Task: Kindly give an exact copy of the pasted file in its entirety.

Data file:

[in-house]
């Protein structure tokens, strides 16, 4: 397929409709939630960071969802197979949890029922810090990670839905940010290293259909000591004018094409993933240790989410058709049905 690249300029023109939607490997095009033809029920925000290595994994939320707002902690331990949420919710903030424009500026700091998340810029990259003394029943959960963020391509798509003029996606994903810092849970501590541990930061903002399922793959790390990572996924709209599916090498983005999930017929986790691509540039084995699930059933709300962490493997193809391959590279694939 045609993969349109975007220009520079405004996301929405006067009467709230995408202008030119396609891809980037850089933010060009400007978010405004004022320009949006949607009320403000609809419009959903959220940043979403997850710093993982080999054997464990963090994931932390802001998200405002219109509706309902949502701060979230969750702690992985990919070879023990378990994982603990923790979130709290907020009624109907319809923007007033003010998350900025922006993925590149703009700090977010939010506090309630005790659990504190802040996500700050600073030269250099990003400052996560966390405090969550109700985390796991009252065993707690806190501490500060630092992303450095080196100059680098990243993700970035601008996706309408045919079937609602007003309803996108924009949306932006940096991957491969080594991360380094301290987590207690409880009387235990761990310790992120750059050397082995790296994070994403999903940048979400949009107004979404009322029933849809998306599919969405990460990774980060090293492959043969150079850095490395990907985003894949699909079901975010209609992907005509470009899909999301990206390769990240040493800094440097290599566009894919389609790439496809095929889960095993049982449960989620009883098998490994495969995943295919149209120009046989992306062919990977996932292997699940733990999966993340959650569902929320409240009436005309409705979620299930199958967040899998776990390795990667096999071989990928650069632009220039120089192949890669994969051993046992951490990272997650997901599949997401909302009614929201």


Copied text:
[in-house]
């Protein structure tokens, strides 16, 4: 397929409709939630960071969802197979949890029922810090990670839905940010290293259909000591004018094409993933240790989410058709049905 690249300029023109939607490997095009033809029920925000290595994994939320707002902690331990949420919710903030424009500026700091998340810029990259003394029943959960963020391509798509003029996606994903810092849970501590541990930061903002399922793959790390990572996924709209599916090498983005999930017929986790691509540039084995699930059933709300962490493997193809391959590279694939 045609993969349109975007220009520079405004996301929405006067009467709230995408202008030119396609891809980037850089933010060009400007978010405004004022320009949006949607009320403000609809419009959903959220940043979403997850710093993982080999054997464990963090994931932390802001998200405002219109509706309902949502701060979230969750702690992985990919070879023990378990994982603990923790979130709290907020009624109907319809923007007033003010998350900025922006993925590149703009700090977010939010506090309630005790659990504190802040996500700050600073030269250099990003400052996560966390405090969550109700985390796991009252065993707690806190501490500060630092992303450095080196100059680098990243993700970035601008996706309408045919079937609602007003309803996108924009949306932006940096991957491969080594991360380094301290987590207690409880009387235990761990310790992120750059050397082995790296994070994403999903940048979400949009107004979404009322029933849809998306599919969405990460990774980060090293492959043969150079850095490395990907985003894949699909079901975010209609992907005509470009899909999301990206390769990240040493800094440097290599566009894919389609790439496809095929889960095993049982449960989620009883098998490994495969995943295919149209120009046989992306062919990977996932292997699940733990999966993340959650569902929320409240009436005309409705979620299930199958967040899998776990390795990667096999071989990928650069632009220039120089192949890669994969051993046992951490990272997650997901599949997401909302009614929201």